LAKEVIEW — Blasting his dismissal hearing process as a "kangaroo court" that prevented his former school from moving forward, Troy LaRaviere has resigned as principal of Blaine Elementary School.
Three months after his election as president of the Chicago Principals and Administrators Association, the outspoken critic of Chicago Public Schools and Mayor Rahm Emanuel tendered his resignation in a public blog post Tuesday.
"I don't expect your appointed board to deliver justice any more than I expect it to practice fiscal responsibility or competent educational management," LaRaviere wrote in his open letter to Emanuel. "However, my efforts to reverse your poor fiscal and educational management of our school system are just getting started."
LaRaviere's three-day hearing with an officer from the state Board of Education was set to begin Sept. 19. The embattled principal failed to comply with the legal proceedings, missing an Aug. 22 deadline to supply his evidence or list of witnesses, CPS said.
With his resignation, LaRaviere can no longer appeal his unpaid suspension and would not be eligible for a hearing, CPS said. LaRaviere said he has no intention of returning to CPS, but instead hopes to "to transform it."
LaRaviere was ousted from Blaine in April as the district moved to fire him for a list of accusations ranging from misusing school equipment to engaging in political activity during work hours.
The principal denied the charges and said he intended to fight the efforts to dismiss him, regardless of his new position with the Chicago Principals and Administrators Association.
LaRaviere said he wanted to prove his innocence and highlight what he said was a clear effort by CPS to stifle his criticisms of the district.
"The flimsy charges you've leveled against me — combined with the recent elevation of my school as the No. 1 neighborhood school in Chicago — makes it obvious that your actions against me have everything to do with politics and nothing to do with what's good for students and families," LaRaviere wrote.
Ousted Blaine Principal Troy LaRaviere (left) hugs a supporter as County County Commissioner Jesus "Chuy" Garcia looks on following LaRaviere's election to the Chicago Principals and Administrators Association in May. LaRaviere supported Garcia's run for mayor last year. [DNAinfo/Ariel Cheung]
He also shared evidence of 11 documented exchanges between CPS and City of Chicago attorneys identifying LaRaviere's dismissal as a "common interest." LaRaviere was denied copies of the actual exchanges, with CPS claiming they are protected with attorney-client privilege.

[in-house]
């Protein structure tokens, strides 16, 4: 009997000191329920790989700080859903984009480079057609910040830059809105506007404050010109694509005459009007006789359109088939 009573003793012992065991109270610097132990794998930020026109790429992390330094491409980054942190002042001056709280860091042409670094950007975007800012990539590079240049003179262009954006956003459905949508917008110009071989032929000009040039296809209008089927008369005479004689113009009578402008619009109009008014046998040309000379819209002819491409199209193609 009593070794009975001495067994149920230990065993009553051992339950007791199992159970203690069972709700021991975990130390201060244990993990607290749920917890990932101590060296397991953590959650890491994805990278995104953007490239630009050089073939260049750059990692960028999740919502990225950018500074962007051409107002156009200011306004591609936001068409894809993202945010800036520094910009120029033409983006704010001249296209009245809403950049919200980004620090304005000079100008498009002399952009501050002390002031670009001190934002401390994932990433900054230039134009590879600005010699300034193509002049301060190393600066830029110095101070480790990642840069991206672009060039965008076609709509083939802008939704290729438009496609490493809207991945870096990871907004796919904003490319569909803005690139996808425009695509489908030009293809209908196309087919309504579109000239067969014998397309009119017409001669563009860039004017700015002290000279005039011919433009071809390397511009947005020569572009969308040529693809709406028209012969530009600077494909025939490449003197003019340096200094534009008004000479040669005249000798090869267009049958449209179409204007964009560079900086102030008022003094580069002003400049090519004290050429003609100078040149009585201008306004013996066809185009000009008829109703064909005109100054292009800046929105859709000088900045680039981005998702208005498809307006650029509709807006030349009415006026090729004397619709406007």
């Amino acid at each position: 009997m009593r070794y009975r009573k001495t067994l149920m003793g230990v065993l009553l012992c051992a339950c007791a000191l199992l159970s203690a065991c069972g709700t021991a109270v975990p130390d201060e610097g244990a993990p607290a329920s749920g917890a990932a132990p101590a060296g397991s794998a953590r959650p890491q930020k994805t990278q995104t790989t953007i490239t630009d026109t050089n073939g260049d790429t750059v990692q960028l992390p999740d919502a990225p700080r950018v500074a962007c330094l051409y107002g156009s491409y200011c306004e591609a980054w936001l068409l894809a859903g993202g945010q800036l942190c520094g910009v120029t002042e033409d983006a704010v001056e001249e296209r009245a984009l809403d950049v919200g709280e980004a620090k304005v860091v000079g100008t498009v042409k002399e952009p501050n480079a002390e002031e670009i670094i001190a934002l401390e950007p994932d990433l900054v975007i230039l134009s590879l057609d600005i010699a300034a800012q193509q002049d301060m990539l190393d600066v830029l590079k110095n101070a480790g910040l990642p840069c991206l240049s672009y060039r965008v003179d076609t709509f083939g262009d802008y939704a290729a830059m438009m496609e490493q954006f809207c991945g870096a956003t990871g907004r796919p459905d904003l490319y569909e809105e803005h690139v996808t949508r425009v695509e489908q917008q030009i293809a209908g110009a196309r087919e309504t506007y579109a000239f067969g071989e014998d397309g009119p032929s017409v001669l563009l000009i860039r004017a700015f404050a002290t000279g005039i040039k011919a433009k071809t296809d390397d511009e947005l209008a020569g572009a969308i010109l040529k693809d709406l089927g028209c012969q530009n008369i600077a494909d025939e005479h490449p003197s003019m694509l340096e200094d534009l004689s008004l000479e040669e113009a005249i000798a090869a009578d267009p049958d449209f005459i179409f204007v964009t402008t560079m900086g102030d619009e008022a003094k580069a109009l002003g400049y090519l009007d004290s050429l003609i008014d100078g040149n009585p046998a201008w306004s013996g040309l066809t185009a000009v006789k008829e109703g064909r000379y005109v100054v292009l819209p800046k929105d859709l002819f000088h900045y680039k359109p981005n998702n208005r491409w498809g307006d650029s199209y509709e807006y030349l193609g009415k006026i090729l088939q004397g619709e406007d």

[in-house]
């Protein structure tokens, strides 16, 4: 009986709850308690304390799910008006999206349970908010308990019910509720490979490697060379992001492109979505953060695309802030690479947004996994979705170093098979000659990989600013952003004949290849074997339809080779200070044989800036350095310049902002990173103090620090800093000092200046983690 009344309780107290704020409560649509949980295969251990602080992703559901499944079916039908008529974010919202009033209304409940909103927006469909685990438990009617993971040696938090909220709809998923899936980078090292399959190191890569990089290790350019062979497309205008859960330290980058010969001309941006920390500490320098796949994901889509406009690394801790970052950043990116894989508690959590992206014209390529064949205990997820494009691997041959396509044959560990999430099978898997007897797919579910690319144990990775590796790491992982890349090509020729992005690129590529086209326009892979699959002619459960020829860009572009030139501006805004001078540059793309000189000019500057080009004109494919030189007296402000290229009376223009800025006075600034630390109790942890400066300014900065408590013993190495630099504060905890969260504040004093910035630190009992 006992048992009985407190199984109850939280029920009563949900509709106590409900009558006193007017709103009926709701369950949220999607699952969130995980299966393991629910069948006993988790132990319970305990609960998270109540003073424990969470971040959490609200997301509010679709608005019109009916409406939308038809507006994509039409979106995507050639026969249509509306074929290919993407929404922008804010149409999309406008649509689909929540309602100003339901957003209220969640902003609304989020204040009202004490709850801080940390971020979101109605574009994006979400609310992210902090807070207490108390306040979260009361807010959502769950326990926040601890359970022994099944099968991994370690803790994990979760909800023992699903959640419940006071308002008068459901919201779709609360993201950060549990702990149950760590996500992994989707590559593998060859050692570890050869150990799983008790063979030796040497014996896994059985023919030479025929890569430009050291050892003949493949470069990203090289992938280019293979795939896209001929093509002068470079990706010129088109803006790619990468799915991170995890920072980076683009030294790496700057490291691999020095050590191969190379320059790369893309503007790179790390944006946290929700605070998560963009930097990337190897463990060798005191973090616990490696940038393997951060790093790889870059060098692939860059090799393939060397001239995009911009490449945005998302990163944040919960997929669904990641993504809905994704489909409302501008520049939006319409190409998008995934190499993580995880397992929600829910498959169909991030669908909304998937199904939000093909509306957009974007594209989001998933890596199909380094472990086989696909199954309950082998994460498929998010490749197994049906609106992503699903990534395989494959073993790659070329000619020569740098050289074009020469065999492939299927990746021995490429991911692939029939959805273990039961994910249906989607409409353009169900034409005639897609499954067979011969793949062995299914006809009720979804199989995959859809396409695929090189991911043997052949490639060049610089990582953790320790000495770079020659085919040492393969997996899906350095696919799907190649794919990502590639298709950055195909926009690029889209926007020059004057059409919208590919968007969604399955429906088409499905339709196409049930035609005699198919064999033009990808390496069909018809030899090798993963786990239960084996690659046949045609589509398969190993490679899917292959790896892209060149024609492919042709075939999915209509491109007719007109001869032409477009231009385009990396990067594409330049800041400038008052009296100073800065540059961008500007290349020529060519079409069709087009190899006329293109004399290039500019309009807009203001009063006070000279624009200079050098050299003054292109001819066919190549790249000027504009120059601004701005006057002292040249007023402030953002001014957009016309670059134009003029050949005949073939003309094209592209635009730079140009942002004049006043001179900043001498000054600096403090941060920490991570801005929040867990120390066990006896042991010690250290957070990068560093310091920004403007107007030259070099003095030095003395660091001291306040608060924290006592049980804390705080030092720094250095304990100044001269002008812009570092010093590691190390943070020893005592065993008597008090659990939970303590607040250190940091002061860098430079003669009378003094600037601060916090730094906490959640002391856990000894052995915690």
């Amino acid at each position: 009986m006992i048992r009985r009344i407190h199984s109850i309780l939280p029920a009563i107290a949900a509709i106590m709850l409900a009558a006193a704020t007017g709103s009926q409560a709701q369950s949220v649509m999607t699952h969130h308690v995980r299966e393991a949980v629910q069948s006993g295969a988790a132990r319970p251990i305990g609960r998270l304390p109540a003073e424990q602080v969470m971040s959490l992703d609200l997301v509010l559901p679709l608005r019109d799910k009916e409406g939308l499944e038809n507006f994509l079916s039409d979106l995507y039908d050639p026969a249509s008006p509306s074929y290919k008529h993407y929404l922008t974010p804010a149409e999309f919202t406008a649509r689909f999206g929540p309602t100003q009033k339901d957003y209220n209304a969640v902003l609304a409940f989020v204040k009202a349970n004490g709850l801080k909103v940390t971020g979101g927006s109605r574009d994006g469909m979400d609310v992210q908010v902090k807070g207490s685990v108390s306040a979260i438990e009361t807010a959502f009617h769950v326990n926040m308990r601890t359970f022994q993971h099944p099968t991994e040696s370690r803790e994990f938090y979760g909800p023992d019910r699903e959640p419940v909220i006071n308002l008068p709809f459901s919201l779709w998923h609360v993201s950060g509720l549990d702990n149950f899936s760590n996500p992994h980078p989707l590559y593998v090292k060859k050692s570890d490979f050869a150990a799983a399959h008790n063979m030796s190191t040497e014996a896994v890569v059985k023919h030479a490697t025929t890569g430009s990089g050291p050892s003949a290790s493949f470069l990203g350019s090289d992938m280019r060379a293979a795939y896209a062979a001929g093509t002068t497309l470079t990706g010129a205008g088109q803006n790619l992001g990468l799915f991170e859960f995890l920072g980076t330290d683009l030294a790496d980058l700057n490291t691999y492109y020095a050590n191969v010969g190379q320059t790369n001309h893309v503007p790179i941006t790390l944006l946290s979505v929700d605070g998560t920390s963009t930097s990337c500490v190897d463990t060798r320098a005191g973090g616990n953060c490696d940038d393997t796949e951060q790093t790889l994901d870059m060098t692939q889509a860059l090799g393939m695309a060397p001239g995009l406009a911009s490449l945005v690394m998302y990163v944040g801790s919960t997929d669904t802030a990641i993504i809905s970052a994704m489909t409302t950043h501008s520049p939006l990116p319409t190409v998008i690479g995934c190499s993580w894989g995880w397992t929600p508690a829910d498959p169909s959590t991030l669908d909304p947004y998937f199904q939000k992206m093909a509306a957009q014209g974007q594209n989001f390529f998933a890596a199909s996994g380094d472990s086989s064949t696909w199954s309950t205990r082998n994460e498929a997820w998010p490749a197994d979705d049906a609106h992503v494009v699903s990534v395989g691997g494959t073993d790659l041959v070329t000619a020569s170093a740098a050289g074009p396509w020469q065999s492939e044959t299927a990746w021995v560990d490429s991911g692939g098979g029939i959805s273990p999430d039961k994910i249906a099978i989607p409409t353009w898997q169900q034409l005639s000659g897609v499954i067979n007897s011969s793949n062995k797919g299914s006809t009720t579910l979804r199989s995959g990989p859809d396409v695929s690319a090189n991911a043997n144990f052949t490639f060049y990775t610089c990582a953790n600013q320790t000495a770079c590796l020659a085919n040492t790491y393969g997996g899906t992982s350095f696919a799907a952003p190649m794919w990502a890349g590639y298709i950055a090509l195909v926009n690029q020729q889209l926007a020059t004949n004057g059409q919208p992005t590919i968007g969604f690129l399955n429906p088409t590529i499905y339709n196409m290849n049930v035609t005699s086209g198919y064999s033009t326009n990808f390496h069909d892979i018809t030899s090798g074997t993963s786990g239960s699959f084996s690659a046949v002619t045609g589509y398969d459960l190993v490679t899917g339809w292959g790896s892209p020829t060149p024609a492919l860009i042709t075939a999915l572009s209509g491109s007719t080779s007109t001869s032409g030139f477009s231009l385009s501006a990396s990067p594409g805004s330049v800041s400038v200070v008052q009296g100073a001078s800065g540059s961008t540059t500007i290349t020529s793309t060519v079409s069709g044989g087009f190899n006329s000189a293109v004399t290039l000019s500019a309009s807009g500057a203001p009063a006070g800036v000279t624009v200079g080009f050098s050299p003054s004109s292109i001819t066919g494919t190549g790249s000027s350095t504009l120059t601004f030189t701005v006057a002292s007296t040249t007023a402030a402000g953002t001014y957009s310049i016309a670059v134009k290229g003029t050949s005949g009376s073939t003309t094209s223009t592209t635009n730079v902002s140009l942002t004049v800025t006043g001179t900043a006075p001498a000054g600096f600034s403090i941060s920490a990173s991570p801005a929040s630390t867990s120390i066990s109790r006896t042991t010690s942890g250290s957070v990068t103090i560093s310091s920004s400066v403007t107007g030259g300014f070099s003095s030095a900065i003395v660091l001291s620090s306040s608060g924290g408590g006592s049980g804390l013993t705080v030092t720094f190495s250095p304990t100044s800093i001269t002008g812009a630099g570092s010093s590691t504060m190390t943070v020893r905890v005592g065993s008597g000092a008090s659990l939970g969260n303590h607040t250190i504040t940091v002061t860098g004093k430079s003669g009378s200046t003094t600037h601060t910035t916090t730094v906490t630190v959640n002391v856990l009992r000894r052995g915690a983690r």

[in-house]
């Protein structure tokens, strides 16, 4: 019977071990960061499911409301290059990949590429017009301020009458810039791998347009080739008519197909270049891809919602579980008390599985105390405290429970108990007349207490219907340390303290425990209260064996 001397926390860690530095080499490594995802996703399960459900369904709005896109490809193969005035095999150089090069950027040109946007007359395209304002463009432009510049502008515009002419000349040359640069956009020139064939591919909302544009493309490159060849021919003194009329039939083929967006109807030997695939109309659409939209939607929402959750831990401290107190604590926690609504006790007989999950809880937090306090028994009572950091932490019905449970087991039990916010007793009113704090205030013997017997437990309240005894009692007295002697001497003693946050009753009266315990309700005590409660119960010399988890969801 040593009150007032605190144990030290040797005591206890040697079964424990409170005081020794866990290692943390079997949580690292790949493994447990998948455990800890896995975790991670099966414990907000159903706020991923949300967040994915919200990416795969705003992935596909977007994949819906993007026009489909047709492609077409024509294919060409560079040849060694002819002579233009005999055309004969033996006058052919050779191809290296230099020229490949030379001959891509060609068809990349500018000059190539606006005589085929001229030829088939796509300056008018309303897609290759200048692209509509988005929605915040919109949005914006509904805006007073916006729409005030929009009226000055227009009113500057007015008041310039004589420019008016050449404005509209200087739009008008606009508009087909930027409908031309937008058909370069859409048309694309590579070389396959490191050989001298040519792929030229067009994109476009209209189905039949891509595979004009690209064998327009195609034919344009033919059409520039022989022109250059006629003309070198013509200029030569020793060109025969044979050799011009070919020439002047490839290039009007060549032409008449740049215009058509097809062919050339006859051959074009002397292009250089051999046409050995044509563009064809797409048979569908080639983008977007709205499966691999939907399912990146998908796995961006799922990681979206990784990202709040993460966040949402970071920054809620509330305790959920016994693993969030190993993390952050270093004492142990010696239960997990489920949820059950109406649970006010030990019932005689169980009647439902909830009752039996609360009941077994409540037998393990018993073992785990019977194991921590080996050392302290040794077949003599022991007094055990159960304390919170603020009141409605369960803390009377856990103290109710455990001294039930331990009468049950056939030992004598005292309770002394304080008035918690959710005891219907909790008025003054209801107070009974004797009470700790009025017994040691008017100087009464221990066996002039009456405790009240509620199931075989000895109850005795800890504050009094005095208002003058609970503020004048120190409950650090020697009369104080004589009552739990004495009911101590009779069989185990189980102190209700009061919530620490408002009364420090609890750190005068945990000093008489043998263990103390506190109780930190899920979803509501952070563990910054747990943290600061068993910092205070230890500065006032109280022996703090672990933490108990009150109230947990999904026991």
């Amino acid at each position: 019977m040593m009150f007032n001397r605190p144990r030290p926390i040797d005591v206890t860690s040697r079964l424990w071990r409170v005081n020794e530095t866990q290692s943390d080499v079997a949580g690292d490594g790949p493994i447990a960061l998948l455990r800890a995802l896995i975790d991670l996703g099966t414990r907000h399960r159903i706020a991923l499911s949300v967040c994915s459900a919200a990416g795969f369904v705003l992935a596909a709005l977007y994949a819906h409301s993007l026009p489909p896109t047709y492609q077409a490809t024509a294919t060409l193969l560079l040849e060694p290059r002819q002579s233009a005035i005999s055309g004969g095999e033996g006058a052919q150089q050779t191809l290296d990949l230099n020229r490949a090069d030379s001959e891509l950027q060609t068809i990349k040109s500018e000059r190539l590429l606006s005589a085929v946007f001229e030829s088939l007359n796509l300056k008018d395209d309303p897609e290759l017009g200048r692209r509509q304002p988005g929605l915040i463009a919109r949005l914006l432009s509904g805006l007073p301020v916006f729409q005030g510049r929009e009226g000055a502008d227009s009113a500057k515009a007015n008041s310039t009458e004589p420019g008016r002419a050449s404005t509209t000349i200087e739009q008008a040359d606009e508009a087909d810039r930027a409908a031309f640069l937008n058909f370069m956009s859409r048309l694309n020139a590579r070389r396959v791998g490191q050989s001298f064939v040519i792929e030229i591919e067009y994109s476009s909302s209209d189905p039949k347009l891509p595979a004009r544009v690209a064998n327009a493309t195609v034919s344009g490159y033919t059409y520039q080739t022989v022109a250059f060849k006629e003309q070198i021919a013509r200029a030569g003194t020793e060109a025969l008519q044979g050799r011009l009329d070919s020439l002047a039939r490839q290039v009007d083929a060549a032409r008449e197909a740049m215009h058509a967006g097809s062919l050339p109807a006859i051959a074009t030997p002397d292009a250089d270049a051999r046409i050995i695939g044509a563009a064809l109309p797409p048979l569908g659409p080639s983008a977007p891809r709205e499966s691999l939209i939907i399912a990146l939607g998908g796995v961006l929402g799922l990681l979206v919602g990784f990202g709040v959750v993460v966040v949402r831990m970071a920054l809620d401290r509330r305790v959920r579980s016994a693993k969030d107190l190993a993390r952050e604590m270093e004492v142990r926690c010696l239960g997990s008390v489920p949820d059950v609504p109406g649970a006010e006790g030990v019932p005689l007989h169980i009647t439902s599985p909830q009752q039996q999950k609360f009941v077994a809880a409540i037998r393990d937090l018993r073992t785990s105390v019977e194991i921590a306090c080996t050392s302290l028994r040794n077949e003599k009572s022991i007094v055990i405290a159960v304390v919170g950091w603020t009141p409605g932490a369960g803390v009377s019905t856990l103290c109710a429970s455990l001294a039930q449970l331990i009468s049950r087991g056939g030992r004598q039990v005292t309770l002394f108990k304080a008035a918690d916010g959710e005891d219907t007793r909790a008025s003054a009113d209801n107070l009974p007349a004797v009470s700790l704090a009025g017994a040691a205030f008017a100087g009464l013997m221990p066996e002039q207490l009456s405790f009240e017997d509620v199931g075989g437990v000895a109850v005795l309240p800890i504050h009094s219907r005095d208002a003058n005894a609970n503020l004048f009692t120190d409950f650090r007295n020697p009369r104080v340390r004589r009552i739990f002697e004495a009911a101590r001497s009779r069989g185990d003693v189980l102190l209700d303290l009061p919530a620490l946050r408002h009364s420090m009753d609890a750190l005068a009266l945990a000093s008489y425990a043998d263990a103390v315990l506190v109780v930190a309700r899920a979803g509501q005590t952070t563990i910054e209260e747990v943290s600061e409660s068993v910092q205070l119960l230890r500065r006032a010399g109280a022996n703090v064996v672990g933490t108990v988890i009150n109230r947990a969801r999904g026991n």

LaRaviere — a vocal supporter of former Rahm opponent Jesus "Chuy" Garcia — said that communication was proof that Emanuel's office was involved in the principal's removal from Blaine, despite the mayor's insisting otherwise.
LaRaviere said he hoped his resignation would help Blaine Elementary move forward with its search for a new principal to replace him.
The school has been caught in the crossfire of LaRaviere's fight with the district, leaving its Local School Council unable to proceed with the hiring process while LaRaviere's status remained uncertain.
During the dismissal hearings, LaRaviere's position was not considered vacant, meaning CPS could only appoint an administrator with limited authority. The dismissal process typically takes six to nine months, meaning Blaine could have been left without a full-time principal into 2017.
In light of LaRaviere's blog post, Local School Council will meet to determine its next steps, said president Gina Abbatemarco. The council was previously waiting for dismissal proceedings to conclude before it could legally proceed.
In his blog post, LaRaviere applauded Blaine's designation as the top neighborhood school in Chicago and No. 3 public elementary school in the city, as ranked by Chicago magazine.
He wrote of key accomplishments during his four years at Blaine, touting increased access to advanced curriculum and staff collaboration as reasons for the school's high performance.
"I did not succumb to corporate education fads," LaRaviere said. "I did not pander and I did not bend to the selfish aims of a privileged few. If an idea was not in the interests of the school as a whole, it did not happen under my watch."
LaRaviere said he will continue to head the Chicago Principals and Administrators Association, which he has overseen for six weeks.
Among its efforts, CPAA was involved in amending the Democratic party's educational platform, formed action teams dedicated to city and state education policy, set up a weekly news service for school leaders and reframed its structure to better work with the district on decision-making, LaRaviere said.
Next, LaRaviere said the association is setting its sights on Emanuel's "wasteful expansion of absentee facilities management under Aramark and SodexoMAGIC" alongside teachers and engineers.
"We have an abundance of ideas for improving the system for the students we serve," LaRaviere wrote to Emanuel. "In the meantime, we will continue in our efforts to vigorously advocate for the kind of effective evidence-based education policies and practices that your office does its best to ignore and suppress."
For more neighborhood news, listen to DNAinfo Radio here: